Quality and Cost of Travel Nursing: Real-World Studies Refute Common Misconceptions

A common perception in the healthcare industry is that travel nurses’ quality of care is lower than staff nurses, while their costs are higher. This belief persists despite a growing body of research showing that it is inaccurate.

Travel nursing is a fast-growing option for healthcare organizations, particularly due to the growing shortage of nurses overall. Growth in travel nursing was projected at 7% for 2018, which is slower than the torrid growth of recent years but still at a record high in terms of market size.

Continued high demand for nurses, particularly experienced and specialty nurses, is expected to sustain growth in utilization of travel nurses at healthcare facilities for the foreseeable future.

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Considering that patient-care quality and cost-containment are the top priorities in the healthcare industry, an accurate understanding of the quality and cost of travel nurses could be valuable to clinical and executive leaders at healthcare organizations.

Plenty of research evidence exists showing that temporary nurses are equal to staff nurses in cost and quality:

National Surveys

  • A survey of 40,356 registered nurses at 665 hospitals concluded that higher use of supplemental nurses does not affect patient mortality.
  • A UK study of the National Health Service found that quality scores were no different between units with only permanent staff and units with both permanent and supplemental staff.
  • A 2012 study found that supplemental and permanent nurses have similar levels of education and experience, and that supplemental nurses are more culturally diverse.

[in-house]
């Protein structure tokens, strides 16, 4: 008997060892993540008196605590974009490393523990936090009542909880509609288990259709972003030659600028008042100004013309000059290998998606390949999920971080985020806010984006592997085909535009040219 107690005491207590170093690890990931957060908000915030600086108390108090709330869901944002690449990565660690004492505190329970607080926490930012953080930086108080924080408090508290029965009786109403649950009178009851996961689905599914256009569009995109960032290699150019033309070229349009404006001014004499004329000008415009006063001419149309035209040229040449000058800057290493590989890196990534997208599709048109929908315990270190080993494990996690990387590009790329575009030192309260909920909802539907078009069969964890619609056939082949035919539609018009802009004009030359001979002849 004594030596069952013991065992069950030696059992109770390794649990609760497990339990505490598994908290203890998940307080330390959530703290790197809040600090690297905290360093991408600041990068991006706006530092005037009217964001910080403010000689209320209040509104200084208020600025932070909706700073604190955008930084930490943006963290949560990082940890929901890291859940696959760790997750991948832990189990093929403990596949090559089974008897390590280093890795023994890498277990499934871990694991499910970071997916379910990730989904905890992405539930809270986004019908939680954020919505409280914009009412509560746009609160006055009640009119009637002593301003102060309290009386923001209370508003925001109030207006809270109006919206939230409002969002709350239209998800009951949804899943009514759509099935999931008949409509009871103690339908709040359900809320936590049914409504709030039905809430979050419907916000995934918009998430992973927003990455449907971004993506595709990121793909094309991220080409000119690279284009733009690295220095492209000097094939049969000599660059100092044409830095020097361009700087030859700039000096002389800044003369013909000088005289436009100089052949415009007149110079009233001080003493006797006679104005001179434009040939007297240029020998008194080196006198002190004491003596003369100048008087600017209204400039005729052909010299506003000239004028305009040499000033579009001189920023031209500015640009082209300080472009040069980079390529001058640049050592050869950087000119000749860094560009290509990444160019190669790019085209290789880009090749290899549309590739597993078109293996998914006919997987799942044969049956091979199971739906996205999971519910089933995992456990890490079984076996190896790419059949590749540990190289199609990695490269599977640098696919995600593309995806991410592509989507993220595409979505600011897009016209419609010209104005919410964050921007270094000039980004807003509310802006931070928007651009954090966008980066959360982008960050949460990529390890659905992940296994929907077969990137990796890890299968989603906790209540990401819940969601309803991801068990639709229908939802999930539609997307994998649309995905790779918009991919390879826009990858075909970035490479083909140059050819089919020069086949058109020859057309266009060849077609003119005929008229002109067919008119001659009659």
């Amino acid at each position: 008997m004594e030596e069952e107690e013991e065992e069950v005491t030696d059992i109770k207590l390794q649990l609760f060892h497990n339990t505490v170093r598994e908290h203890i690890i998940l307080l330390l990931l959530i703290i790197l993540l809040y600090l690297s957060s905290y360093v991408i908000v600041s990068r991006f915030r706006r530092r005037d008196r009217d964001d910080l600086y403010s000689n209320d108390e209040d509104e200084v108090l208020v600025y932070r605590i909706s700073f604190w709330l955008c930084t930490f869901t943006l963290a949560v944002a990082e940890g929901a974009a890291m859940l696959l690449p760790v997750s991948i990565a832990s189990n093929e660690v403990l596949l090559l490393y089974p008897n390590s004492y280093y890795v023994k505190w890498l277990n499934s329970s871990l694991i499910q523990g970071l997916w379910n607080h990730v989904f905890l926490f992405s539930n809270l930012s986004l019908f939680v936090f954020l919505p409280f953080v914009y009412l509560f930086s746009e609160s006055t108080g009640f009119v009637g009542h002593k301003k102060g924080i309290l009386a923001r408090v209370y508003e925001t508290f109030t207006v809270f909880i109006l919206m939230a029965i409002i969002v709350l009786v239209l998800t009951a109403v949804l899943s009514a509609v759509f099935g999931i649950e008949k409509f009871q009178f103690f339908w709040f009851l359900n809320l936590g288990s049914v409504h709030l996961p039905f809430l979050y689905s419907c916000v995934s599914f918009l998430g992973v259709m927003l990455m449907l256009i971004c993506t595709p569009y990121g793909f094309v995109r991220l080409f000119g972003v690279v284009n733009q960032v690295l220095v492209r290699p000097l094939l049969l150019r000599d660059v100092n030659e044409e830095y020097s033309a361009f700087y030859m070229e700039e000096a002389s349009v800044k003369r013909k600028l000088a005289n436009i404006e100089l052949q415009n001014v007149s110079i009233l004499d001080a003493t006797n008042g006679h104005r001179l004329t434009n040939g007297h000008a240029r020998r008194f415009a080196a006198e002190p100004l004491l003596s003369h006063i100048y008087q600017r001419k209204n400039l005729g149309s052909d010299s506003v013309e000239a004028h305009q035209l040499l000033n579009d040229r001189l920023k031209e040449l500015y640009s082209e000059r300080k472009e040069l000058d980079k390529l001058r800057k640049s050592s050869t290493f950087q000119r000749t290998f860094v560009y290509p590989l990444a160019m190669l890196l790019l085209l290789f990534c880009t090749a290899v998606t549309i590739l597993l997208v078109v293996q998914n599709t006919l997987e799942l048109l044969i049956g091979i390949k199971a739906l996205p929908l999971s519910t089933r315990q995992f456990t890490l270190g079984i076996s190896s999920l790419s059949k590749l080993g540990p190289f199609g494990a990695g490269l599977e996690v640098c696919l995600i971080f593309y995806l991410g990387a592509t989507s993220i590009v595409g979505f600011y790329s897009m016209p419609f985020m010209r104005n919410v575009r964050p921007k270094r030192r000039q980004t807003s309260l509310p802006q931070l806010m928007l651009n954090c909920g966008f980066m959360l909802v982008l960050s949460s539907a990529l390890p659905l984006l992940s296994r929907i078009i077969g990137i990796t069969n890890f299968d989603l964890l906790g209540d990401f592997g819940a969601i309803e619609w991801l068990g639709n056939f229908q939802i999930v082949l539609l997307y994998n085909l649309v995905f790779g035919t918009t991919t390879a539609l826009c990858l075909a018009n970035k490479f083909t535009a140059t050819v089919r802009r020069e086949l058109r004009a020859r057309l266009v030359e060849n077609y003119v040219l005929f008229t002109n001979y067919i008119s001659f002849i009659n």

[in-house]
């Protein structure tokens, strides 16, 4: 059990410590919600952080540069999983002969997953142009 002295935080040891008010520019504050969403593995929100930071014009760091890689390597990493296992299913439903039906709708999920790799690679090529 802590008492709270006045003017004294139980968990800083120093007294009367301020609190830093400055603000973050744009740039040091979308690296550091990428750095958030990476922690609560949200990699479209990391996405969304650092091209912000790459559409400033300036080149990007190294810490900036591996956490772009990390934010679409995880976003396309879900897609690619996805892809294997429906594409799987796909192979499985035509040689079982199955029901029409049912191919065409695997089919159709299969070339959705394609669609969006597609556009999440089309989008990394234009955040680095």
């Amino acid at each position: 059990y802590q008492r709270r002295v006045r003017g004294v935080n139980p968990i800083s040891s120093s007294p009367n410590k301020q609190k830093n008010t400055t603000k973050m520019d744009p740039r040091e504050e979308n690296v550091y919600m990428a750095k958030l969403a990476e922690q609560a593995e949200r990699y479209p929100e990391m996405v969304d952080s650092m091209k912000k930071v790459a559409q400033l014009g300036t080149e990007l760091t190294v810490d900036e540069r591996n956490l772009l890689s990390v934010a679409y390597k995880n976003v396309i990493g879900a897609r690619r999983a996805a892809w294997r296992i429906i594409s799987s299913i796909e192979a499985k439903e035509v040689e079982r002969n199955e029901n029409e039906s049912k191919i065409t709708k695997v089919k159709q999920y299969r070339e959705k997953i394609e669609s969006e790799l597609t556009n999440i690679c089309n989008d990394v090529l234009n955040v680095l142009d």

• A 2015 study of 427 hospitals concluded that use of supplemental nurses does not detract from patient satisfaction.
  • A 2017 survey of U.S. senior hospital executives found that the hourly cost of a full-time, permanent nurses is approximately $6 more than travel nurses.

Single-Hospital Studies

  • A study of a large academic medical center found no statistical difference between the hourly cost of supplemental nurses and overtime pay for permanent nurses.
  • A two-year analysis of units using varying levels of travel and staff nurses at a busy, medium-large hospital found no significant differences in the quality of patient care using HCAHPS scores and NDNQI.
  • Another two-year analysis at the same hospital found that staff overtime costs were higher in three of the four units when compared to travel nursing bill rates. In two units, staff costs were nearly 10% higher.

A significant and growing body of research, ranging from analyses of national datasets to studies of patient-care units at a single hospital, establishes that the quality and costs of supplemental nurses, including travel nurses, are equivalent to staff nurses. Healthcare leaders and managers should reconsider past assumptions about the quality and costs of travel nurses in strategic staff planning and when filling staffing gaps.

Marcia Faller

Marcia Faller
Marcia Faller, PhD, RN, is the chief clinical officer for AMN Healthcare. Throughout her tenure with AMN, Faller has championed the development of consistent quality standards for credentialing and competency evaluation of healthcare professionals.

Marcia Faller

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